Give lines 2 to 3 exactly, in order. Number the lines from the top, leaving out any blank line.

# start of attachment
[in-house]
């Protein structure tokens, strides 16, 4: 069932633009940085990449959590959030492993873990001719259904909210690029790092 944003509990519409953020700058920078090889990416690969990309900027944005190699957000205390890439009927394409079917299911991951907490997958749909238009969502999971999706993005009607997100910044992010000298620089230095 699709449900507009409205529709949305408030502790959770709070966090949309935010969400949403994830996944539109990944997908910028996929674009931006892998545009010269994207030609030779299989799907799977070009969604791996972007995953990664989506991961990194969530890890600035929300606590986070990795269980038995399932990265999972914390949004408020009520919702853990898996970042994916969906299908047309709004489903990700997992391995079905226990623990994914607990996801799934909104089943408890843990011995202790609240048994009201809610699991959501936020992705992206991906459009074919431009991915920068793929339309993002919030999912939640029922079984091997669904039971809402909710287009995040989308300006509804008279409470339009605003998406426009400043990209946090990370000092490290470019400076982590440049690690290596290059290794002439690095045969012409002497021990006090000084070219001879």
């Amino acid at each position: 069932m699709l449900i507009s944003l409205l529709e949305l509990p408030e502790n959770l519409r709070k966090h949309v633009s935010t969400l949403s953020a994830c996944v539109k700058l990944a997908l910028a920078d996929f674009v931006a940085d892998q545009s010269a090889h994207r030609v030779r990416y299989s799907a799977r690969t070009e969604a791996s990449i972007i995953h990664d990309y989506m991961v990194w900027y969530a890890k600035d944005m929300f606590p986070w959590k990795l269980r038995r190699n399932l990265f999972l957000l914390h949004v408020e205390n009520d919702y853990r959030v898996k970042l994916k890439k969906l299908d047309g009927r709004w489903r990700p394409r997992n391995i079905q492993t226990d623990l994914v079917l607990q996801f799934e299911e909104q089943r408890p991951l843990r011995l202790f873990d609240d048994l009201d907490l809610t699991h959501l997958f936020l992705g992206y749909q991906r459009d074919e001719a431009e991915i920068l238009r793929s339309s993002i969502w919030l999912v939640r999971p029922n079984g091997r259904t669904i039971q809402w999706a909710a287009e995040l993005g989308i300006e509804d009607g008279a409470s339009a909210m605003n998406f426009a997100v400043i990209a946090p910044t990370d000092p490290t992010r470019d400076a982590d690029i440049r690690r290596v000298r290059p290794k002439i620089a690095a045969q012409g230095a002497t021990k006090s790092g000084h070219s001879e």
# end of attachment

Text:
């Protein structure tokens, strides 16, 4: 069932633009940085990449959590959030492993873990001719259904909210690029790092 944003509990519409953020700058920078090889990416690969990309900027944005190699957000205390890439009927394409079917299911991951907490997958749909238009969502999971999706993005009607997100910044992010000298620089230095 699709449900507009409205529709949305408030502790959770709070966090949309935010969400949403994830996944539109990944997908910028996929674009931006892998545009010269994207030609030779299989799907799977070009969604791996972007995953990664989506991961990194969530890890600035929300606590986070990795269980038995399932990265999972914390949004408020009520919702853990898996970042994916969906299908047309709004489903990700997992391995079905226990623990994914607990996801799934909104089943408890843990011995202790609240048994009201809610699991959501936020992705992206991906459009074919431009991915920068793929339309993002919030999912939640029922079984091997669904039971809402909710287009995040989308300006509804008279409470339009605003998406426009400043990209946090990370000092490290470019400076982590440049690690290596290059290794002439690095045969012409002497021990006090000084070219001879």
């Amino acid at each position: 069932m699709l449900i507009s944003l409205l529709e949305l509990p408030e502790n959770l519409r709070k966090h949309v633009s935010t969400l949403s953020a994830c996944v539109k700058l990944a997908l910028a920078d996929f674009v931006a940085d892998q545009s010269a090889h994207r030609v030779r990416y299989s799907a799977r690969t070009e969604a791996s990449i972007i995953h990664d990309y989506m991961v990194w900027y969530a890890k600035d944005m929300f606590p986070w959590k990795l269980r038995r190699n399932l990265f999972l957000l914390h949004v408020e205390n009520d919702y853990r959030v898996k970042l994916k890439k969906l299908d047309g009927r709004w489903r990700p394409r997992n391995i079905q492993t226990d623990l994914v079917l607990q996801f799934e299911e909104q089943r408890p991951l843990r011995l202790f873990d609240d048994l009201d907490l809610t699991h959501l997958f936020l992705g992206y749909q991906r459009d074919e001719a431009e991915i920068l238009r793929s339309s993002i969502w919030l999912v939640r999971p029922n079984g091997r259904t669904i039971q809402w999706a909710a287009e995040l993005g989308i300006e509804d009607g008279a409470s339009a909210m605003n998406f426009a997100v400043i990209a946090p910044t990370d000092p490290t992010r470019d400076a982590d690029i440049r690690r290596v000298r290059p290794k002439i620089a690095a045969q012409g230095a002497t021990k006090s790092g000084h070219s001879e």